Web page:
• Environmental Education – Local primary school children attend education days at the Amakhala Conservation Centre (ACC), thus increasing envrionmental awareness. High school pupils are sponsored to enjoy a day of learning about habitats and ecosystems as well as experiencing the animals in their natural environment while on a game drive, while university students from Rhodes and NMMU have the opportunity to run selected research projects on the Reserve.  The ACC also offers volunteer programmes for international students who assist with the development of the Centre and to participate in its various projects.


The staff at Safari Lodge

My stay was made by the friendly staff at Safari Lodge.  I chatted to Mnoneleli Caga, who started working as a barman at Safari Lodge when it opened in 2000, and is now a field ranger as a result of the training he’s received while at the lodge. Mnoneleli says he appreciated the open door policy of the management at Safari Lodge. “There are opportunities to learn and for promotion here.”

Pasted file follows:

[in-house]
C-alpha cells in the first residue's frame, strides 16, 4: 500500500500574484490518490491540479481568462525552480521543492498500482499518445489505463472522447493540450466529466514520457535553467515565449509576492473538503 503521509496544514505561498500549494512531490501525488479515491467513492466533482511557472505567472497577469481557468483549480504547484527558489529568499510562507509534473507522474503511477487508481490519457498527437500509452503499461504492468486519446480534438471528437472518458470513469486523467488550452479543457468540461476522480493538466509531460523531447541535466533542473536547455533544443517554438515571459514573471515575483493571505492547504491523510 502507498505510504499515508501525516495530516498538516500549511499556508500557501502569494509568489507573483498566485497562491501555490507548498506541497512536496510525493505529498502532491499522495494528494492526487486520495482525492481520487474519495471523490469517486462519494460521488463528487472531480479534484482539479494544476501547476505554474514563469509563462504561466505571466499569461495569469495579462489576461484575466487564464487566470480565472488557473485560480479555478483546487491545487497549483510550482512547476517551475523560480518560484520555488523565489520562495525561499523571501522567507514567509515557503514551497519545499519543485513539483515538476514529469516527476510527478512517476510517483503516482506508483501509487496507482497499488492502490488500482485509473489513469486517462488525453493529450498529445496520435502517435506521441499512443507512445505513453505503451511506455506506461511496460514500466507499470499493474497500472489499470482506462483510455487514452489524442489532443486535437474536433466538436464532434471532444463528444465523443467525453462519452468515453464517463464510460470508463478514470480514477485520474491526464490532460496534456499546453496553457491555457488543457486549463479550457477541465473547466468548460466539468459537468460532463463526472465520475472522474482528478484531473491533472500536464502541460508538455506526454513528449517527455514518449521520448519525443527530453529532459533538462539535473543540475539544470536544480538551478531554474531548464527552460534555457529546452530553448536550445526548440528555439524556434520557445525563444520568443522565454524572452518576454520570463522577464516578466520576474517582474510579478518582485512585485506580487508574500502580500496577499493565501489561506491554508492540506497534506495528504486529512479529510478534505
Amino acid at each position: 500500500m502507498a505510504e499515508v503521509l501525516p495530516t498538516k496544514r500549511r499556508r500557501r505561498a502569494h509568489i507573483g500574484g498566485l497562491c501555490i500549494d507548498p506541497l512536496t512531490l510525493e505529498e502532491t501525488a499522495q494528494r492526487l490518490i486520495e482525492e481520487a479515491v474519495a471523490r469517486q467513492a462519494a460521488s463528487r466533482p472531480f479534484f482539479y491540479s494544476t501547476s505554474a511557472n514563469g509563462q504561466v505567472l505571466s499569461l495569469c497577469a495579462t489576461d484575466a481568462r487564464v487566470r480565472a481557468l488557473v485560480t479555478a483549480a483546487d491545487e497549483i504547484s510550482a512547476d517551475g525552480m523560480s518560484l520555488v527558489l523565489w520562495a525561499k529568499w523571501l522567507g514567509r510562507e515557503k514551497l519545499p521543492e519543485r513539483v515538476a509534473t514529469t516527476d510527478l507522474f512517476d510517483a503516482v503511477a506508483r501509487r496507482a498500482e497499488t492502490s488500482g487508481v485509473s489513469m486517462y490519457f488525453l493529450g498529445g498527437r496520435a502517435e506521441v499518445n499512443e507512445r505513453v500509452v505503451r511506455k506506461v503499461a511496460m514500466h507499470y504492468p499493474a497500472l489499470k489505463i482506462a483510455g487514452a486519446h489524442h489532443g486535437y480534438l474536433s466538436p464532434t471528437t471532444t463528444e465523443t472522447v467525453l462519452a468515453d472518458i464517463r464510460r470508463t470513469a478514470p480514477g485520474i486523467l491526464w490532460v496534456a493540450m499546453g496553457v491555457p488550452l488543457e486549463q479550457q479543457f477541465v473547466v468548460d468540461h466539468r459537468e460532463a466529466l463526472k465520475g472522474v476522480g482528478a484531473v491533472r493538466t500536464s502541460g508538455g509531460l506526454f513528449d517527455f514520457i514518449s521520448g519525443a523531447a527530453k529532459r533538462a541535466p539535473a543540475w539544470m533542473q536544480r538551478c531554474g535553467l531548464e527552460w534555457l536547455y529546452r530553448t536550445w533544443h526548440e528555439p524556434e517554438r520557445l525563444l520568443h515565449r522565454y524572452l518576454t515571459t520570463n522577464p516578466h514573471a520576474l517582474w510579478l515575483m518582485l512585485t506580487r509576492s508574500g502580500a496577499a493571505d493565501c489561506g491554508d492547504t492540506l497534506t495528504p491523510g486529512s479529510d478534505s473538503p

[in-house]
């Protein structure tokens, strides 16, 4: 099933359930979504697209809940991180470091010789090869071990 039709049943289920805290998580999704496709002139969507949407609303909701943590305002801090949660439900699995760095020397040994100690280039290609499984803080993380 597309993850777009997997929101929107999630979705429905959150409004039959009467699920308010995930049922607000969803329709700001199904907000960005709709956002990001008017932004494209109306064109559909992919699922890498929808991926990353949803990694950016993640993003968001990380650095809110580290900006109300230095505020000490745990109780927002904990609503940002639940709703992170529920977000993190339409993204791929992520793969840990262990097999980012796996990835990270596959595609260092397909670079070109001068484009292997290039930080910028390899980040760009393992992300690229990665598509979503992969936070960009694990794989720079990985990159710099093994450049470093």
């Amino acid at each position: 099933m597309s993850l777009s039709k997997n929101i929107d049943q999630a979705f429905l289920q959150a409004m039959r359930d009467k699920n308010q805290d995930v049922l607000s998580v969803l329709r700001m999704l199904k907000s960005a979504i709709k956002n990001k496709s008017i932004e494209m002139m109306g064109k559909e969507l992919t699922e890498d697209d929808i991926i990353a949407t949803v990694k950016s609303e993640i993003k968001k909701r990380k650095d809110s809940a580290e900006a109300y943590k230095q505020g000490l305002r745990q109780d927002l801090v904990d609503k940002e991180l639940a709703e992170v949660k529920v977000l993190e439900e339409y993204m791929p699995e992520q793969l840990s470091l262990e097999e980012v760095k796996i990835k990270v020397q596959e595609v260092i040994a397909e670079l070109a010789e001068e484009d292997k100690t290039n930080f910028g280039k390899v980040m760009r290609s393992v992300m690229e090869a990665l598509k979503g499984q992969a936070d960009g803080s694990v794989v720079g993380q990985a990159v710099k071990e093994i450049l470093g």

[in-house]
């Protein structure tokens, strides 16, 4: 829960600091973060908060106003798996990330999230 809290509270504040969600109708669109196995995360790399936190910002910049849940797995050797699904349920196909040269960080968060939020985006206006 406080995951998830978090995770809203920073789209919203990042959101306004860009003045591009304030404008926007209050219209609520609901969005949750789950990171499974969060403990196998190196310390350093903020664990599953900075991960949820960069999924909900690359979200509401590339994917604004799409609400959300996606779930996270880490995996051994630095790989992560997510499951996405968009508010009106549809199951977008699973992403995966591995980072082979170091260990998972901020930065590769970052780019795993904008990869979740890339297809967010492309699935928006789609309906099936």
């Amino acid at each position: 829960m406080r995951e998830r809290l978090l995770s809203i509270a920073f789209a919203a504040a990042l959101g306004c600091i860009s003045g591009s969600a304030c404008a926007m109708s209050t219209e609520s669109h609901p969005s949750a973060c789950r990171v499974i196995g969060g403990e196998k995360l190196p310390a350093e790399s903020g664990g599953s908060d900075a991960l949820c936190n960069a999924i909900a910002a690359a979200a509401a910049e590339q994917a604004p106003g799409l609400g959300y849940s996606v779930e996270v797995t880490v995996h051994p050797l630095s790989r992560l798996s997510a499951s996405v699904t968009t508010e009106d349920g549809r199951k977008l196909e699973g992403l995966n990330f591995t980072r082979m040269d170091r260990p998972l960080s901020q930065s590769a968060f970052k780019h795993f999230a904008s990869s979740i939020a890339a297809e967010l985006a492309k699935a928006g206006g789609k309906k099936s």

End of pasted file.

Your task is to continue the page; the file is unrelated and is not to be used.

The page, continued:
Simphiwe Tembo has been working at Safari Lodge for 7 years. He welcomed me with a cold drink and cold towel and was the most wonderful host during my stay. He constantly checked up on me, ensuring I was want of nothing.


Simpiwe works in the front office at Safari Lodge. He always had guests laughing with his jokes and his generous smile!


My one night stay at Safari Lodge was definitely too short, but I did manage to get a sense of the place. I was impressed with Safari Lodge’s responsible tourism practices, and mesmerised by the quietness, the sounds of the bush and the open spaces. Most of all, it was the happy staff who made my stay most memorable!

Find out more:

Safari Lodge

Learn more about FTTSA

Join FTTSA on Facebook and Twitter



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Meruschka Govender